A dissonance may perturb the stability of a knowledge level by affecting other dissonance dimensions such as the interpreted risk level, and its management aims at returning to a new level of knowledge stability or to the previous one by reinforcing knowledge. The maintenance of the coherence of cognitive systems requires stability (Festinger 1957). The control of this stability can be facilitated by good management of human workload and performance, integrating different human–machine organisations (Vanderhaegen 1999b). This aims at reducing the occurrence or the impact of a dissonance. For instance, the control of overloaded situations reduces the occurrence of human errors when tasks are dynamically shared between human and machine (Vanderhaegen 1999c). Knowledge stability relates to sustainable knowledge equilibrium and any deviation from this stability generates dissonances, or is generated by the occurrence of a dissonance or by the impact of its control.

Facing instability of the human knowledge, if the treatment of this dissonance is successful, human operators contribute to the resilience of the system they control. On the other hand, if this treatment produces serial other dissonances and may fail, then it contributes to the vulnerability of the controlled system. The frequency of perturbations such as dissonances may have an impact of the system resilience or vulnerability (Westrum 2006; Zieba et al. 2010). The management of a regular dissonance increases knowledge about it and may converge to a high stable knowledge level, whereas a new dissonance can provoke instability that needs to modify, refine or create knowledge. The lower the frequency of a dissonance, the smaller is the associated knowledge to manage it and the higher is the discomfort or workload this dissonance may produce.

Dissonance engineering methods are required in order to analyse such dissonances and reduce their possible negative impacts. The next section proposes a taxonomy of dissonances based on the sources of conflicts and on the baselines of prescription.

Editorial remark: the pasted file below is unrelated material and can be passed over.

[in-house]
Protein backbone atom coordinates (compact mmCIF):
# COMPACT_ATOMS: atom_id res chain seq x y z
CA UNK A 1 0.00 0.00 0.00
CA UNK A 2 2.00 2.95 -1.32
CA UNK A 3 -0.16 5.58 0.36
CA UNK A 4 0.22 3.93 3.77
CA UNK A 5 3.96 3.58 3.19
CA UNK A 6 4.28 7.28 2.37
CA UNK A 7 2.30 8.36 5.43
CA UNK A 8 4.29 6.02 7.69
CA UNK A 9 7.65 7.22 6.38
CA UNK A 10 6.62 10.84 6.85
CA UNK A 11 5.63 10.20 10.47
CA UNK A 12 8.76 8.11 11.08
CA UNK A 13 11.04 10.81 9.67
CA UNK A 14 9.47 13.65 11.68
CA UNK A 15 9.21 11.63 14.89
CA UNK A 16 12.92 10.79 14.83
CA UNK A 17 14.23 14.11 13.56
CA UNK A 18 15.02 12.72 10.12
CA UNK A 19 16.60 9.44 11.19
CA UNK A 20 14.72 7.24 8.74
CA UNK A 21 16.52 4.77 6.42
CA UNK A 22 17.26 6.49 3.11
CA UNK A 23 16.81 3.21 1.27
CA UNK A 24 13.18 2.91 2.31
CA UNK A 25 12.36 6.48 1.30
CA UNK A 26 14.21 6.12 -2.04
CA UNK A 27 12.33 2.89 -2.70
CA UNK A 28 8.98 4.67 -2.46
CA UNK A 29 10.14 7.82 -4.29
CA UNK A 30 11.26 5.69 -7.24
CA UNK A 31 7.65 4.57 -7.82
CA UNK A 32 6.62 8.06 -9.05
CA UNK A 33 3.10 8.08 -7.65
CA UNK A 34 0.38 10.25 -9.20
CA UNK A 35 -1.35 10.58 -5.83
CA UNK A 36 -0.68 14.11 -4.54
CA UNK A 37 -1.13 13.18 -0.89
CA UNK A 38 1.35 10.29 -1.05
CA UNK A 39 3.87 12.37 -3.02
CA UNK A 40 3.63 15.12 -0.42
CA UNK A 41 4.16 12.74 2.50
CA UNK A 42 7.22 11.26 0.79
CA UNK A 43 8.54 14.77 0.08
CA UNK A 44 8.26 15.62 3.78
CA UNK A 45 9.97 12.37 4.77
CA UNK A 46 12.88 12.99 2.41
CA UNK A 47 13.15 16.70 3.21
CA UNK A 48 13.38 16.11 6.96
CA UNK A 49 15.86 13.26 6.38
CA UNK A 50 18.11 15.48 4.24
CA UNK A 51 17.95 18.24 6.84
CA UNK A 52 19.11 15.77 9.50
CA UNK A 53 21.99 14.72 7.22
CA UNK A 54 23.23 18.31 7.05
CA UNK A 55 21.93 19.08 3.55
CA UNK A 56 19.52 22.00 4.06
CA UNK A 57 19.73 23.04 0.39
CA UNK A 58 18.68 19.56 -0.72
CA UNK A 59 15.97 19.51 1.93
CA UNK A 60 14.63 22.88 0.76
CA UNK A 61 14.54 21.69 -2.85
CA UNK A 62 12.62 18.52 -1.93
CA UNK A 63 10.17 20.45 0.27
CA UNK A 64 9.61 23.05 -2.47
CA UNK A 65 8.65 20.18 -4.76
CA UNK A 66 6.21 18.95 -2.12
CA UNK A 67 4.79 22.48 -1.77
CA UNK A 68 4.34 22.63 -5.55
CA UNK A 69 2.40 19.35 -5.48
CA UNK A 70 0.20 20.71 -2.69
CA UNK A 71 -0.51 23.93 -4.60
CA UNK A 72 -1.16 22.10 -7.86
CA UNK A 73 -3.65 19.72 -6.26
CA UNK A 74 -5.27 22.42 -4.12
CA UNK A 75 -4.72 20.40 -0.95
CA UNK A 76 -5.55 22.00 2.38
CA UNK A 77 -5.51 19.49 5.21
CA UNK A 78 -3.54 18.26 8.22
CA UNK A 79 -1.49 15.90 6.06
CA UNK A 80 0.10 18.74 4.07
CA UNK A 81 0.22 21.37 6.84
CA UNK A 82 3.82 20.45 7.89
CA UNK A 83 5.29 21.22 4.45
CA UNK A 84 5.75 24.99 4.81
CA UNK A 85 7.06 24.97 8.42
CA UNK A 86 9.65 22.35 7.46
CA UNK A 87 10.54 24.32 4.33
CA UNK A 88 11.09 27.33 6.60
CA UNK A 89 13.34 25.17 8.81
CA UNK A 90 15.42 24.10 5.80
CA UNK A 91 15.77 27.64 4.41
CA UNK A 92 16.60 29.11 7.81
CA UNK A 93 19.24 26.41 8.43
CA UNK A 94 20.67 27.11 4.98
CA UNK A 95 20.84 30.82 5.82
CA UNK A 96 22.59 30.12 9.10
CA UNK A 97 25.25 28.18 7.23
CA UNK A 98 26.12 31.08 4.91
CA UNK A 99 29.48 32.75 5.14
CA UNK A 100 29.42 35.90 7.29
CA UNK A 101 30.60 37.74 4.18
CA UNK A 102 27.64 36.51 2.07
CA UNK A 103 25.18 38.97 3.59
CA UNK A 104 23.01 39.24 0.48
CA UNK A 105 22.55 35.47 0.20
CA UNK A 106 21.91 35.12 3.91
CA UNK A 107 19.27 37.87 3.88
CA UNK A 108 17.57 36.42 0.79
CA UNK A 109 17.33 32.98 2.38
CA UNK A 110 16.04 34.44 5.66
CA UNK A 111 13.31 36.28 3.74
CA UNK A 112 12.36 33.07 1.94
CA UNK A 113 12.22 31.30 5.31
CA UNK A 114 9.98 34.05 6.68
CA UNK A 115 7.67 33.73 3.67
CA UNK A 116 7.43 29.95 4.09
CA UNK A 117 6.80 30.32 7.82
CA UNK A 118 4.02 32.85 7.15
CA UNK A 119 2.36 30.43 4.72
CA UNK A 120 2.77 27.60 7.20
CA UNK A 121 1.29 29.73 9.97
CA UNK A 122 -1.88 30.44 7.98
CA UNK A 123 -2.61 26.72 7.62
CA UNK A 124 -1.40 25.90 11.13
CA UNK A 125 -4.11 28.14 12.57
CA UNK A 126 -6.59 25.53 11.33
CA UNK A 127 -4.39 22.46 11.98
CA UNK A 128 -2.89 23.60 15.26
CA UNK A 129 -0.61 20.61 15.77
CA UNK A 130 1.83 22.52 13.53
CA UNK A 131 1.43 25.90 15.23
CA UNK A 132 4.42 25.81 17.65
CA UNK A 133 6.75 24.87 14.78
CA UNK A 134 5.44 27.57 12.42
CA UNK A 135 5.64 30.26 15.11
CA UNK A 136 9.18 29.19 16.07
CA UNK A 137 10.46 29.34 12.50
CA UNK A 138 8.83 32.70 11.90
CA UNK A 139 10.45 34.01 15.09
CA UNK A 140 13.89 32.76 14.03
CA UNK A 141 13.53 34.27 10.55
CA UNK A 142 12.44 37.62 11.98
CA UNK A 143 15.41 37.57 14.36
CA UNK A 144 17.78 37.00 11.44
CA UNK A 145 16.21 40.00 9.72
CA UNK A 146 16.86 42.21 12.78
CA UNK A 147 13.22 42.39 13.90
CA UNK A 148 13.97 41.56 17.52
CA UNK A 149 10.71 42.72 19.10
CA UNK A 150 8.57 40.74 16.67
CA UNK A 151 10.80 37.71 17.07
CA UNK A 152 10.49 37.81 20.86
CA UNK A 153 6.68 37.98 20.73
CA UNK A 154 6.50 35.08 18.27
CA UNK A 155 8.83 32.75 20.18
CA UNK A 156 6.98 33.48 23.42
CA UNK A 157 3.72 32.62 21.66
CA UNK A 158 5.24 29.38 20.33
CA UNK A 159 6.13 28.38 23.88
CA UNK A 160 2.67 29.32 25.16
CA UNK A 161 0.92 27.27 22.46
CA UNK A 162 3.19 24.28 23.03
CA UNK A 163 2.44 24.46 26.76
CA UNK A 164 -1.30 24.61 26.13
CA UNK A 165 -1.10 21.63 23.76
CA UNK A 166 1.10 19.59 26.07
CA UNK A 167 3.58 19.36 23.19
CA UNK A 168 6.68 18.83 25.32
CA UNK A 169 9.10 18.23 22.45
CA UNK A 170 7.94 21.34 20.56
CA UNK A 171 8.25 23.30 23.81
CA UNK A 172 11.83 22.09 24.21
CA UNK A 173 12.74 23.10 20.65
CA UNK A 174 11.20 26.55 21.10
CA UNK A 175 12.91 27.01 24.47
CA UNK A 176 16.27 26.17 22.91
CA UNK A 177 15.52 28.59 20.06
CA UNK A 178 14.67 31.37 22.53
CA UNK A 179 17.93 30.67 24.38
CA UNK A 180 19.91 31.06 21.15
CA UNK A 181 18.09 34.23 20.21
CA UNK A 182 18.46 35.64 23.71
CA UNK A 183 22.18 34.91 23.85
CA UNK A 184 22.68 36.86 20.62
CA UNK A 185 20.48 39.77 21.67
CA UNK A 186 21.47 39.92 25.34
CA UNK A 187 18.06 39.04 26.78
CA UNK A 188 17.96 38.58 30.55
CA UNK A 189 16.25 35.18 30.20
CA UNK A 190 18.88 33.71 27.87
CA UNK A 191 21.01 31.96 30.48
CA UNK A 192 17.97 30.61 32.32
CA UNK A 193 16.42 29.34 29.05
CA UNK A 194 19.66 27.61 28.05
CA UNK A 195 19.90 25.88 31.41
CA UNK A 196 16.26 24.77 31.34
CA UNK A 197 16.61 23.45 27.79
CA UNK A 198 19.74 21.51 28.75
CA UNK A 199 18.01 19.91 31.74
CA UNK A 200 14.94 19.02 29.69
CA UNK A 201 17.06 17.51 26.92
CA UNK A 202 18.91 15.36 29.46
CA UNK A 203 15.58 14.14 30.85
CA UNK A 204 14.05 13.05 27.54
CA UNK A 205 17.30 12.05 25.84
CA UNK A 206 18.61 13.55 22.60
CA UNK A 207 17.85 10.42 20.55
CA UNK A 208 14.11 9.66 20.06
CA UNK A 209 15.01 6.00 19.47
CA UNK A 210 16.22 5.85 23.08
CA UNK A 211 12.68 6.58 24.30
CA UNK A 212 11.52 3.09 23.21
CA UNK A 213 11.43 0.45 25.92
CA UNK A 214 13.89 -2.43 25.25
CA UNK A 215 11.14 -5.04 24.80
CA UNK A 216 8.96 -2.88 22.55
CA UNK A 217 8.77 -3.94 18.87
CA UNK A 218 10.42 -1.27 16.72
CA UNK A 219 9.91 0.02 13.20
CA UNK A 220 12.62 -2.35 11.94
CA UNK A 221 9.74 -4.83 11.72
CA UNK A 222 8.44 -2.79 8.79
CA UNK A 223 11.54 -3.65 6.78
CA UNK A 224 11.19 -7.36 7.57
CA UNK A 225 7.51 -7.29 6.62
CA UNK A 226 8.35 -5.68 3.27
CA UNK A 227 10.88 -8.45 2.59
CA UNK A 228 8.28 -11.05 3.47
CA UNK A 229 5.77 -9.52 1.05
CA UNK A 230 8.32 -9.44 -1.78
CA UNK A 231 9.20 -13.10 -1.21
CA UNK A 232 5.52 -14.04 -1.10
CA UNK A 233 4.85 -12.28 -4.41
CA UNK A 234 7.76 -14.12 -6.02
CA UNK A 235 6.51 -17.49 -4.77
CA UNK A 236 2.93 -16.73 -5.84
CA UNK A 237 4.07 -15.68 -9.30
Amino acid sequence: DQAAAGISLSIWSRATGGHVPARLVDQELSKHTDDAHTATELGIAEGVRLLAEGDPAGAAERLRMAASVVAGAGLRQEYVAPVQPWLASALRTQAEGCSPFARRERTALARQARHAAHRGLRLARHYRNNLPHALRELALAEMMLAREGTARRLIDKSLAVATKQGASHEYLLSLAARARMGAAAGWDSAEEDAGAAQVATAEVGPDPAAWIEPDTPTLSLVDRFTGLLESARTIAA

4 Taxonomy of dissonances

Any breakdown of stability of the human–machine system functioning may lead to the occurrence of dissonance. Table 3 proposes a taxonomy of dissonance based on different types of instability identified as conflicts.
Table 3

Dissonance taxonomy and conflict sources

Baseline

Dissonance

Principle

Examples of references

No baseline of prescription

Lack of autonomy

Lack of knowledge

(Vanderhaegen and Caulier 2011)

Erroneous baseline of prescription

Serendipity

Conflict of goal

(McCay-Peet et al. 2015)

One baseline of prescription

Tunnelling effect

Cognitive blindness

(Dehais et al. 2012)

Erroneous cooperation

Conflict of allocation

(Vanderhaegen 1999b; Zieba et al. 2011)

Organisational change

Conflict of information

(Brunel and Gallen 2011; Telci et al. 2011)

Stability breakdown

Conflict of learning

(Aïmeur 1998)

Emotional dissonance

Conflict of emotion

(Yozgat et al. 2012)

Several baselines of prescription

Automation surprise

Conflict of intention

(Rushby 2002; Inagaki 2008)

Difficult decisional compromise

Conflict between alternatives

(Chen et al. 2014; Ben Yahia et al. 2015)

Barrier removal

Conflict between viewpoints

(Polet et al. 2003; Vanderhaegen 2010)

Social dissonance

Conflict between designers and users

(Tingvall and Haworth 1999)

Competition

Conflict of interest

(Vanderhaegen et al. 2006)

Anamorphosis

Conflict of perception

(Dali 1975; Massironi and Savardi 1991)

Dispositional, epistemic and ontological dissonance

Conflict of sense making

(Hunter and Summerton 2006)

Affordance

Conflict of use

(Gibson 1986; Zieba et al. 2010)

Dissonances relate to different sources of conflicts and to different baselines of prescription. A baseline of prescription is what the system is supposed to do or behave or believe, for instance. No baseline, an erroneous baseline, one baseline or several baselines can exist (Vanderhaegen 2016). Usually, an error is a conflict between what the system does and what it is supposed to do. The dissonance concept aims at extending such a limited view of error by considering several kinds of prescription to identify conflicts. Therefore, conflicts exist when the system faces a situation for which there is no baseline, or the initial baseline is incorrect, or relates to a single baseline or to several baselines.